Can anything anything impel Congress to act?
We know this new king of do-nothing Congresses wont begin to get the nations taxes and spending in order before the November election. But are we hopelessly naïve to think that the threat of higher taxes and across-the-board spending cuts could scare lawmakers into coalescing around a grand bargain in December?
Probably so. The country got a glimpse of how difficult it will be last week, when the Senate Finance Committee embarked on tax reform by putting its microscope on 75 special-interest tax breaks. But in the end, the committee members came across like parents who cant say no to their kids watching just one more Olympic event before bed.
The Washington Posts Lori Montgomery ticked off the special provisions that senators of both parties couldnt bring themselves to ax. An accelerated write-off for NASCAR track owners. A credit for a StarKist tuna cannery in American Samoa. A rum-tax rebate for Puerto Rico and the Virgin Islands that provides millions to one of the worlds largest distillers.
Sen. Max Baucus committee did get rid of some, and even that, sadly, was practically historic. But it left several dozen alone, costing taxpayers about $40 billion next year. Not a good sign for those of us who want to see the tax code simplified as part of a far-reaching compromise to avoid driving off the so-called fiscal cliff Jan. 1.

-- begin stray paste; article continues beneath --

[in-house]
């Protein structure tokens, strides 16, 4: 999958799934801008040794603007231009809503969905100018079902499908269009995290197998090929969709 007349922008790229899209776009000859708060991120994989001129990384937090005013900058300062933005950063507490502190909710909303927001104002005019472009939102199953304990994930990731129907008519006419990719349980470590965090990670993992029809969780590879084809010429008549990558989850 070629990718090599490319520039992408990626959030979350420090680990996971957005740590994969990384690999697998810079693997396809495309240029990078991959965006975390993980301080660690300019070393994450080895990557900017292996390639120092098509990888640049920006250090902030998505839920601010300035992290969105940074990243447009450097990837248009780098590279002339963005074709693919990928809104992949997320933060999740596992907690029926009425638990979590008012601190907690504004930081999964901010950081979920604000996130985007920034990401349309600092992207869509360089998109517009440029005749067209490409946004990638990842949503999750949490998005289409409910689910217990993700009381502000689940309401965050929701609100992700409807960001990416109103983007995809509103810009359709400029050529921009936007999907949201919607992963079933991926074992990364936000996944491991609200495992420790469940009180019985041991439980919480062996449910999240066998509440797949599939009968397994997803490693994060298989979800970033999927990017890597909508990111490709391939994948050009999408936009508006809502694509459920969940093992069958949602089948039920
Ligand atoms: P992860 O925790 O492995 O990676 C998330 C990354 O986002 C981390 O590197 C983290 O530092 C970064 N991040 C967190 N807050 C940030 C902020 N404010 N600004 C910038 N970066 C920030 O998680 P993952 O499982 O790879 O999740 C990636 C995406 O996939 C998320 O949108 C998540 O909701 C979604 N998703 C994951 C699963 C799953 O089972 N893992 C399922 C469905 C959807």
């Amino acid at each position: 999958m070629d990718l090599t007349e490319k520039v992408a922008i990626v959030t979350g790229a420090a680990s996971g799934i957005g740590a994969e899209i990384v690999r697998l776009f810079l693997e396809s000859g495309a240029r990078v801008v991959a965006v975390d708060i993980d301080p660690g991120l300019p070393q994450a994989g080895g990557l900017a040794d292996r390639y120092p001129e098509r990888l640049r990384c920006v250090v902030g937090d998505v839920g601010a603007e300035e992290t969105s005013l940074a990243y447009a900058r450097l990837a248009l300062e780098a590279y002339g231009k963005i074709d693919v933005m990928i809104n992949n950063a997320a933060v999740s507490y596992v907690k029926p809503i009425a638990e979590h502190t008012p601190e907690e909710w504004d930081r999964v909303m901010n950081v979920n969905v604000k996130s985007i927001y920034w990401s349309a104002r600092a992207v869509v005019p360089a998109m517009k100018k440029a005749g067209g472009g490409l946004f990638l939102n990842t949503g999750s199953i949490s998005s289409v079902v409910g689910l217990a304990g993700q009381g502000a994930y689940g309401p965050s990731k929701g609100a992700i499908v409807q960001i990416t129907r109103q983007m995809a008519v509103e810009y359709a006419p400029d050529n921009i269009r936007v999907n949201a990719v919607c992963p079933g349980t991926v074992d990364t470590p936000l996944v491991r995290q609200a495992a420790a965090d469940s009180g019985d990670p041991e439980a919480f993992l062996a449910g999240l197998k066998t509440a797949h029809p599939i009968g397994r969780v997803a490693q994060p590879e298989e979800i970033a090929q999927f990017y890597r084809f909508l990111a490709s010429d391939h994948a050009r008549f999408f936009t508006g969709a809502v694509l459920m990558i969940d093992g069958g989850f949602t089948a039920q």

If Congress does nothing, taxes will rise on everyone and blunt cuts will be made to the federal budget. And while our unsustainable deficits mean tax revenues need to increase and spending needs to drop in the long run, most economists believe the timing and the indiscriminate nature could send the country into another recession.
By law, the only way to avoid this scenario is for Congress to agree to a long-term debt-reduction deal. Which surprise, surprise brings us back to the Simpson-Bowles plan, or something like it. When the bipartisan commission led by Charlottes Erskine Bowles and former Wyoming Sen. Alan Simpson unveiled a deficit-reduction plan in November 2010, we said its approach was spot-on. But it spooked both parties. President Obama failed to run with his own commissions recommendations.
So we wasted two years. Now Congress needs to embrace something similar or risk sending the economy into a nosedive.
The Simpson-Bowles approach included about $3 of spending cuts for every $1 of new revenue. Much of its new revenue came from eliminating many of the loopholes, credits and deductions that make the U.S. tax code so complex. Some of those deductions are widely popular and serve a sound purpose. Many dont. Both Obama and Republican Mitt Romney say they want tax reform. Neither, though, backs a proposal that would cut the deficit in a dramatic, fair and balanced way.
Congress needs to show some spine, eliminate those loopholes that can no longer be justified as anything but a special interest gift, and apply the money to deficit reduction. Even if that means no more rum-tax rebate in the Virgin Islands.